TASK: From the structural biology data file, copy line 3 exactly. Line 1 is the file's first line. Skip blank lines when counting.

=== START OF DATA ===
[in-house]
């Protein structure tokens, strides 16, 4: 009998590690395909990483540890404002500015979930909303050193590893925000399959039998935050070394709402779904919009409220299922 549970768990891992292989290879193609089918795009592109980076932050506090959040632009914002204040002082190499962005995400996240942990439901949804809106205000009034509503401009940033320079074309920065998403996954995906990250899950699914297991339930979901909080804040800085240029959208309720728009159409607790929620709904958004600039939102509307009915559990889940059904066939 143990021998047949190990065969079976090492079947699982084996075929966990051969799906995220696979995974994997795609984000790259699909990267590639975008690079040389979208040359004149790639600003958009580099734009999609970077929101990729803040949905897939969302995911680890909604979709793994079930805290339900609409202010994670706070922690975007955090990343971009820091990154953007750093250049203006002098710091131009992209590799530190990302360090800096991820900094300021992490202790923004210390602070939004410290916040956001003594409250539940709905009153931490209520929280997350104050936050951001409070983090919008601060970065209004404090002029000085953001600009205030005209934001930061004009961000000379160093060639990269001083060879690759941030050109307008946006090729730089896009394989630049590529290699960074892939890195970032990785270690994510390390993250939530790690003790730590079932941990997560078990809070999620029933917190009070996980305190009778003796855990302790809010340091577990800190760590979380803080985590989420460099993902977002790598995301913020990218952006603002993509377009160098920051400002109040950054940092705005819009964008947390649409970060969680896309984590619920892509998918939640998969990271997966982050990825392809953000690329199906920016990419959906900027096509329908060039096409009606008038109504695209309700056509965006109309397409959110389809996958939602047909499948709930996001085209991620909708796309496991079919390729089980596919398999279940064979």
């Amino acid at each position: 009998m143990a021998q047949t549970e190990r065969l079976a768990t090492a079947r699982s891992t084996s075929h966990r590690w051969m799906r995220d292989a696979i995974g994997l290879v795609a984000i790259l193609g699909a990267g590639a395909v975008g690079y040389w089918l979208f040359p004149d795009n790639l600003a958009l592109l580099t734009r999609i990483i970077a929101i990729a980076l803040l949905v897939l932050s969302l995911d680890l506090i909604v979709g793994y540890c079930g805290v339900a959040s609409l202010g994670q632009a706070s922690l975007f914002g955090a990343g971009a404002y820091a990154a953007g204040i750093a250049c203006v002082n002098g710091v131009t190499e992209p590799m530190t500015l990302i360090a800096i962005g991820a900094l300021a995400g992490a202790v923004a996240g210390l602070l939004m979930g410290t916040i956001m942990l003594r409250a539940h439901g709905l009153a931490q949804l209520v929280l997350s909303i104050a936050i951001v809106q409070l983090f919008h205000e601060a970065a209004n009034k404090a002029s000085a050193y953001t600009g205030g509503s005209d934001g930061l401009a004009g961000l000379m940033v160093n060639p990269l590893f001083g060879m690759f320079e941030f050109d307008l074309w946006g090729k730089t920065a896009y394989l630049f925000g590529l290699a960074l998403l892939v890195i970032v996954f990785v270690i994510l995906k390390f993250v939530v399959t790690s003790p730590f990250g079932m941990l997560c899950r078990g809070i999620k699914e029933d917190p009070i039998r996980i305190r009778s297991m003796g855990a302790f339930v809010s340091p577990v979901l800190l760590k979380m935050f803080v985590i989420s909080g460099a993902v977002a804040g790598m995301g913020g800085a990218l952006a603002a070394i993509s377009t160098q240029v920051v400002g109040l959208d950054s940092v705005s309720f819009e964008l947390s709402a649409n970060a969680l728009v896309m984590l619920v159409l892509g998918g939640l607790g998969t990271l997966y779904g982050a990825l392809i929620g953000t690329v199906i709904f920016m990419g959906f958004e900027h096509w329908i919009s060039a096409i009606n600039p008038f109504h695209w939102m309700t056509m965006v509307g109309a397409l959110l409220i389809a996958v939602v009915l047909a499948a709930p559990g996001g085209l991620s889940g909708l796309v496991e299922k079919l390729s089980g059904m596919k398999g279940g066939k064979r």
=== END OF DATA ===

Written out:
């Amino acid at each position: 009998m143990a021998q047949t549970e190990r065969l079976a768990t090492a079947r699982s891992t084996s075929h966990r590690w051969m799906r995220d292989a696979i995974g994997l290879v795609a984000i790259l193609g699909a990267g590639a395909v975008g690079y040389w089918l979208f040359p004149d795009n790639l600003a958009l592109l580099t734009r999609i990483i970077a929101i990729a980076l803040l949905v897939l932050s969302l995911d680890l506090i909604v979709g793994y540890c079930g805290v339900a959040s609409l202010g994670q632009a706070s922690l975007f914002g955090a990343g971009a404002y820091a990154a953007g204040i750093a250049c203006v002082n002098g710091v131009t190499e992209p590799m530190t500015l990302i360090a800096i962005g991820a900094l300021a995400g992490a202790v923004a996240g210390l602070l939004m979930g410290t916040i956001m942990l003594r409250a539940h439901g709905l009153a931490q949804l209520v929280l997350s909303i104050a936050i951001v809106q409070l983090f919008h205000e601060a970065a209004n009034k404090a002029s000085a050193y953001t600009g205030g509503s005209d934001g930061l401009a004009g961000l000379m940033v160093n060639p990269l590893f001083g060879m690759f320079e941030f050109d307008l074309w946006g090729k730089t920065a896009y394989l630049f925000g590529l290699a960074l998403l892939v890195i970032v996954f990785v270690i994510l995906k390390f993250v939530v399959t790690s003790p730590f990250g079932m941990l997560c899950r078990g809070i999620k699914e029933d917190p009070i039998r996980i305190r009778s297991m003796g855990a302790f339930v809010s340091p577990v979901l800190l760590k979380m935050f803080v985590i989420s909080g460099a993902v977002a804040g790598m995301g913020g800085a990218l952006a603002a070394i993509s377009t160098q240029v920051v400002g109040l959208d950054s940092v705005s309720f819009e964008l947390s709402a649409n970060a969680l728009v896309m984590l619920v159409l892509g998918g939640l607790g998969t990271l997966y779904g982050a990825l392809i929620g953000t690329v199906i709904f920016m990419g959906f958004e900027h096509w329908i919009s060039a096409i009606n600039p008038f109504h695209w939102m309700t056509m965006v509307g109309a397409l959110l409220i389809a996958v939602v009915l047909a499948a709930p559990g996001g085209l991620s889940g909708l796309v496991e299922k079919l390729s089980g059904m596919k398999g279940g066939k064979r």